Protecting Pubs

Well run pubs play a pivotal role in local communities, but are increasingly under threat of demolition or being converted to another use by large developers with 27 pubs closing every week.

As a pub lover and local campaigner, your first step to saving a pub from this fate is to list it as an ‘Asset of Community Value’. You can do this even before a pub is under threat, which will give the pub added protection under planning law. Please note that ACV listings only apply to pubs across England.

List Your Local

If you love your local pub and want to protect it from demolition or change of use, make sure to list it with your local Council as an Asset of Community Value (ACV). We can nominate it for you as a CAMRA Branch, or you can do it as an informal group of 21 local people or as a Parish Council.

Follow this link to see how you can nominate your local.

What IS an ACV?

In England, an asset of community value (ACV) is land or property of importance to a local community which is subject to additional protection from development under the Localism Act 2011. Voluntary and community organisations can nominate an asset to be included on their local authority’s register of asset of community value.

The owner of an asset of community value must inform the local authority if they wish to sell the asset. If a group wants to buy the asset, they can trigger a moratorium for six months, to give them a chance to raise the money to purchase the asset. The owner does not have to sell to a community group. The asset of community value listing only improves the chances of community groups being able to purchase by providing more time to raise funds. It does not require the owner to sell at a discount.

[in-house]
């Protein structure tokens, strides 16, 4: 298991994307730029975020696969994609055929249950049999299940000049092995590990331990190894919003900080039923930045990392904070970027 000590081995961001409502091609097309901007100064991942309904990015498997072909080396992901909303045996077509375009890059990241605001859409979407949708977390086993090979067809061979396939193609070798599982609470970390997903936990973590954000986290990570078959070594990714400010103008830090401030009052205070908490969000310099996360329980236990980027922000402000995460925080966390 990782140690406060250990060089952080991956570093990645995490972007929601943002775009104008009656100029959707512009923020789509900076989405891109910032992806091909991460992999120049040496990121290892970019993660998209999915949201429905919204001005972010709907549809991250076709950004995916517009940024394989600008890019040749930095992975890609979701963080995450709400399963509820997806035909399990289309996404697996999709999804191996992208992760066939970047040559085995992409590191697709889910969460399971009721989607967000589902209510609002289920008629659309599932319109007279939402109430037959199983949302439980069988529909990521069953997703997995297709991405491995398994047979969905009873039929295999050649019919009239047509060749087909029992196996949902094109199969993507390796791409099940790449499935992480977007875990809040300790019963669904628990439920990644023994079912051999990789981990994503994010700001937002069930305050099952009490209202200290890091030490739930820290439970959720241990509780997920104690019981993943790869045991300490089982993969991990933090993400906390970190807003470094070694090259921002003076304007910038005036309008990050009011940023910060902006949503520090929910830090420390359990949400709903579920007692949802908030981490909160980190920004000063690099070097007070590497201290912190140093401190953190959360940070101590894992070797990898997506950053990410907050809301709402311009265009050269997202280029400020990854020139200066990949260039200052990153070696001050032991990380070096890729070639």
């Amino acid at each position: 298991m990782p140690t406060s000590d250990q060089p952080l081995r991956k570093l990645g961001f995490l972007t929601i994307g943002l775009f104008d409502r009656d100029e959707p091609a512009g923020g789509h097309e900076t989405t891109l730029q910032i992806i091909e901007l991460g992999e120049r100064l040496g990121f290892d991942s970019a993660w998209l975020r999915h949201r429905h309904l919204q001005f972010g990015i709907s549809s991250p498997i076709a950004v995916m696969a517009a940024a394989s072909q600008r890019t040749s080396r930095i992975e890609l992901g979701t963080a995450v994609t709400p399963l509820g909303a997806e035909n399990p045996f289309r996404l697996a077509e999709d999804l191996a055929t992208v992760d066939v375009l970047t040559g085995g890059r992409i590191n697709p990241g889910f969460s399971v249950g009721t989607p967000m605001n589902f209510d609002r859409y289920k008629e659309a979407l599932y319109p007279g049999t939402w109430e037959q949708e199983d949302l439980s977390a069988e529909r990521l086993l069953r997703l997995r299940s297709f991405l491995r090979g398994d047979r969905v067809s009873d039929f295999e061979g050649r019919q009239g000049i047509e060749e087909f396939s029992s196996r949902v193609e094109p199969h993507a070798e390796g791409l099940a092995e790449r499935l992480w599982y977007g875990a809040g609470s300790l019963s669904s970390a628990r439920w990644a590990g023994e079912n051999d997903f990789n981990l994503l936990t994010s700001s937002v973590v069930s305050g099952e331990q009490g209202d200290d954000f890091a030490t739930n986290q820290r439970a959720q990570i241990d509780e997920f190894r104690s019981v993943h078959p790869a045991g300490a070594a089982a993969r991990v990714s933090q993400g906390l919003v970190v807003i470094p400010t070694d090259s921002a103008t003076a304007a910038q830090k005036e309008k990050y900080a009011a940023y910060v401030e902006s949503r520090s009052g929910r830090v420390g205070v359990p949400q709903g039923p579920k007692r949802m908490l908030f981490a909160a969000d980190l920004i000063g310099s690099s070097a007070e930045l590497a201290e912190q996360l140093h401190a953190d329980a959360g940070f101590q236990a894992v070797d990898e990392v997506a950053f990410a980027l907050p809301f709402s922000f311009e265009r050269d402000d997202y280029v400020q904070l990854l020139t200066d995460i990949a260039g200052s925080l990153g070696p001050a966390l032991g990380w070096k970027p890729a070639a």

Under the terms of the legislation, registration as an Asset of Community Value covers four aspects:

  • Removal of permitted development rights for change of use and demolition: owners seeking to change a building’s planning use class or to demolish it must allow its users (for example, a pub’s regular drinkers) to comment;
  • Material planning consideration: ACV status is a material consideration in a planning application and can be used by the Planning Inspectorate as a factor in refusing planning permission for change of use or demolition;
  • Community right to bid: this allows an ACV to be purchased by a group representing its users or the local community;
  • Compulsory purchase rights: an ACV-registered building can be compulsorily purchased by the local authority or council “if the asset is under threat of long-term loss to the community”.

By late 2015, of about 860 pubs across the country which had registered as ACVs, 12 had been acquired by groups under the Community Right to Bid and none had been purchased under compulsory purchase powers, although there were two cases where the latter was being investigated

[Source: Wikipedia]